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Encyclopedia > Avianca Flight 52
Avianca Flight 52
Summary
Date   January 25, 1990
Type   Fuel Exhaustion
Site   Cove Neck, New York
Fatalities   73
Injuries   85
Aircraft
Aircraft type   Boeing 707-321
Operator   Avianca
Tail number   HK-2016
Passengers   149
Crew   9
Survivors   85

Avianca Airlines Flight 52 was a regularly scheduled flight from Bogotá's El Dorado International Airport to New York's John F. Kennedy International Airport via Medellín, Colombia's José María Córdova International Airport. On Thursday, January 25, 1990, the aircraft performing this flight, a Boeing 707-321B registered as HK-2016, crashed into the town of Cove Neck, Long Island, New York after running out of fuel. 73 out of the 158 passengers and crew on board were killed. January 25 is the 25th day of the year in the Gregorian calendar. ... This article is about the year. ... Cove Neck is a village located in Nassau County, New York. ... Official language(s) English de facto Capital Albany Largest city New York City Area  Ranked 27th  - Total 54,520 sq mi (141,205 km²)  - Width 285 miles (455 km)  - Length 330 miles (530 km)  - % water 13. ... Avianca (acronym of Aerovías del Continente Americano, formerly Aerovías Nacionales de Colombia) is a commercial airline headquartered in Barranquilla, Colombia. ... Nickname: Athens of Latin America Motto: Bogotá, 2600 metros más cerca de las estrellas Bogotá, 2600 metres closer to the stars Municipalities of Bogotá Country Colombia Department Bogotá, D.C.* Foundation August 6, 1538 Mayor Luís Eduardo Garzón, PDA Area    - City 1,732 km² Elevation 2,640... El Dorado airport Runway 13R/31L AeroSucre aircraft parked at the Domestic Cargo Terminals. ... Official language(s) English de facto Capital Albany Largest city New York City Area  Ranked 27th  - Total 54,520 sq mi (141,205 km²)  - Width 285 miles (455 km)  - Length 330 miles (530 km)  - % water 13. ... John F. Kennedy International Airport (IATA: JFK, ICAO: KJFK) is an international airport located in Jamaica, Queens, in south-eastern New York City. ... Nickname: The City of Everlasting Spring, Mountains Capital, City Of The Flowers, Orchids Capital, Beautiful Village, Little Silver Cup, Medallo Coordinates: Departamento Antioquia Region Valle de Aburrá Alcalde Sergio Fajardo Valderrama Area    - City 382 km² Elevation 1495 m Population    - City (2006) 2,223,078  - Density 5320. ... José María Córdova International Airport (IATA: MDE, ICAO: SKRG) is the main airport serving the city of Medellín, Colombia and its surrounding metropolitan area. ... January 25 is the 25th day of the year in the Gregorian calendar. ... This article is about the year. ... The Boeing 707 is a four engined commercial passenger jet aircraft developed by Boeing in the early 1950s. ... Cove Neck is a village located in Nassau County, New York. ... Mercator projection of Long Island Long Island is an island in New York, USA. It has an area of 1,377 square miles (3567 km²) and a population of 7. ... Official language(s) English de facto Capital Albany Largest city New York City Area  Ranked 27th  - Total 54,520 sq mi (141,205 km²)  - Width 285 miles (455 km)  - Length 330 miles (530 km)  - % water 13. ...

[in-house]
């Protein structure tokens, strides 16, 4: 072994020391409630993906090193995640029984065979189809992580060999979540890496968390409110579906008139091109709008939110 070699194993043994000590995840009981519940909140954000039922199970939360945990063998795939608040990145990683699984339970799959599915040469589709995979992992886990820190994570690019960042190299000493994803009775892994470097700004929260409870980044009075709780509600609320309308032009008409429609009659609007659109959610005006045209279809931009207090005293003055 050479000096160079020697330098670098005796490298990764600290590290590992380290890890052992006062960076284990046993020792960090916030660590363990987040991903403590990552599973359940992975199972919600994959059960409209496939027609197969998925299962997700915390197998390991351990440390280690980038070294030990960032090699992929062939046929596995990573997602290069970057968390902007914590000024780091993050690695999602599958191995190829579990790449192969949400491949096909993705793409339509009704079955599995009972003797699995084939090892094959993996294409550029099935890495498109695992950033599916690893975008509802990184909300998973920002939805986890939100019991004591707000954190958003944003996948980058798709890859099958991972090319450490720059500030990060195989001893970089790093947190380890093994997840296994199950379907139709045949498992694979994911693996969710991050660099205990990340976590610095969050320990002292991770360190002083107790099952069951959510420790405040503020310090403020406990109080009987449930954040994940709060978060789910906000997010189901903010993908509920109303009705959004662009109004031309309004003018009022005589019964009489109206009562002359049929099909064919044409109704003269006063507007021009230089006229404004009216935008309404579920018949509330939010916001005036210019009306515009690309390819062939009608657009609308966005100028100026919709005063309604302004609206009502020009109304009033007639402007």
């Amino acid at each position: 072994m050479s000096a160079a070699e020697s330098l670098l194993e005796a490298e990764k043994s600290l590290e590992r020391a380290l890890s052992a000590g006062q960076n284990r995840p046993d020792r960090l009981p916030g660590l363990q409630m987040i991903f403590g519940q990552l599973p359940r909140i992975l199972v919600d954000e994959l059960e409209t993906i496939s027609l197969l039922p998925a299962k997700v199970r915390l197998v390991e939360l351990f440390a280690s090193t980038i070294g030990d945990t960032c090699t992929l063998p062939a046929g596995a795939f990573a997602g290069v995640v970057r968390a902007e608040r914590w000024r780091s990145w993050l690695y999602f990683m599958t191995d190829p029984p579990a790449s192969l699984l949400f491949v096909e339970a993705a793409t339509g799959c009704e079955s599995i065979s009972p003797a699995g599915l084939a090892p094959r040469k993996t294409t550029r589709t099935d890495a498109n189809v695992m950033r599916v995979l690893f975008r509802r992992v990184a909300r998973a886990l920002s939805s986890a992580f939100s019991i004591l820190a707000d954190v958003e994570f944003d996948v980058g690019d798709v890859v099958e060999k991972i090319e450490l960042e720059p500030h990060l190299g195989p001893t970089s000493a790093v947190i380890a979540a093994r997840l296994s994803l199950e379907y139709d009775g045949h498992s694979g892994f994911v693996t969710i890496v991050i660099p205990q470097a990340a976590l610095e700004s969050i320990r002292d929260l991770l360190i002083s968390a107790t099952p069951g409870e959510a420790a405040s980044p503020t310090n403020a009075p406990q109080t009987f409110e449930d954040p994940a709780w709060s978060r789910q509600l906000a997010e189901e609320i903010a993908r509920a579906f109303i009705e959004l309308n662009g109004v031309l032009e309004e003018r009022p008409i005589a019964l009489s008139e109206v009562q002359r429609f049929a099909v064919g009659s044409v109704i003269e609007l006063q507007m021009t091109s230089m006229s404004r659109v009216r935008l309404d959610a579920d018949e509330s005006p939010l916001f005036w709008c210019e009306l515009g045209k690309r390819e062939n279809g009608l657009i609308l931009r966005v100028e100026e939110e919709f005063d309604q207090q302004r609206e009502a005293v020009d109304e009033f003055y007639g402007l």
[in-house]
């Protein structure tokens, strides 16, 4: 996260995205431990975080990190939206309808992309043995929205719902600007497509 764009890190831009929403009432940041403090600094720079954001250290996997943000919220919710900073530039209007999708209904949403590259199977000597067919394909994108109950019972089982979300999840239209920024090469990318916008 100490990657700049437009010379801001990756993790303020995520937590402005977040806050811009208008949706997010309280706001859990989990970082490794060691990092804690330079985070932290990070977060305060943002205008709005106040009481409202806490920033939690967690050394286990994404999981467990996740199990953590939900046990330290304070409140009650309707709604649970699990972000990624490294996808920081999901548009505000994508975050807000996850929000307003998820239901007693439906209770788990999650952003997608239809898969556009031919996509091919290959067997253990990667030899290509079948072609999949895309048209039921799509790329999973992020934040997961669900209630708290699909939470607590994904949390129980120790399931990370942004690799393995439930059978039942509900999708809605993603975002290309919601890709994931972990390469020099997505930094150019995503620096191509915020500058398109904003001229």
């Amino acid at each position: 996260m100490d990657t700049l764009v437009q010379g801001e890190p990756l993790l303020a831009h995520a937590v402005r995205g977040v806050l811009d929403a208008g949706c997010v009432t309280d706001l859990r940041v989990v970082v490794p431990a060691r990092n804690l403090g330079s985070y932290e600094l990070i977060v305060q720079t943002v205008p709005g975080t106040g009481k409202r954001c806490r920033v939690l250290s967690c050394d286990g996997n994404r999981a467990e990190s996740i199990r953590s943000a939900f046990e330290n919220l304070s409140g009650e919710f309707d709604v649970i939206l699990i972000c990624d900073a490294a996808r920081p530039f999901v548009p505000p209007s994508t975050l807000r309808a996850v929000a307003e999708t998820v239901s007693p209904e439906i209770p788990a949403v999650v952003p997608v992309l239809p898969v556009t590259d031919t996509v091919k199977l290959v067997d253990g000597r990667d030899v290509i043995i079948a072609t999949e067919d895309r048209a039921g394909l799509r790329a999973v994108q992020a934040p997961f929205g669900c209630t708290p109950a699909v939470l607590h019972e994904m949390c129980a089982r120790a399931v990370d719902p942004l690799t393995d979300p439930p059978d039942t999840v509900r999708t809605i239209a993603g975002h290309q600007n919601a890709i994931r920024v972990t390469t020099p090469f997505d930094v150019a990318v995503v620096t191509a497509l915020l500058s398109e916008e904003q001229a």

Contents

The last minutes of Flight 52

On January 25, 1990, Avianca Flight 52 had been in a holding pattern over New York for over one hour due to fog limiting arrivals and departures into John F. Kennedy International Airport. During this hold, the aircraft was exhausting its reserve fuel supply which would have allowed it to divert to Boston in case of an emergency or situation such as this one. January 25 is the 25th day of the year in the Gregorian calendar. ... This article is about the year. ... John F. Kennedy International Airport (IATA: JFK, ICAO: KJFK) is an international airport located in Jamaica, Queens, in south-eastern New York City. ...


Around 77 minutes after it had begun holding, New York Air Traffic Control asked the crew how long they could continue to hold, to which the first officer replied "...about five minutes." The First Officer then stated that their alternate was Boston, but since they had been holding for so long they would not be able to make it anymore; the controller then cleared the aircraft into runway 22L.


As Flight 52 flew the approach, they encountered wind shear at lower than 500 feet and the plane descended below the altitude needed to safely descend into the runway. Air traffic controllers had only informed the flight of wind shear at 1500 feet and not at lower altitude. This forced the crew to announce a missed approach, yet, at this point, the plane did not have enough fuel to make another approach. Wind shear is a difference in wind speed or direction between two points in the atmosphere. ...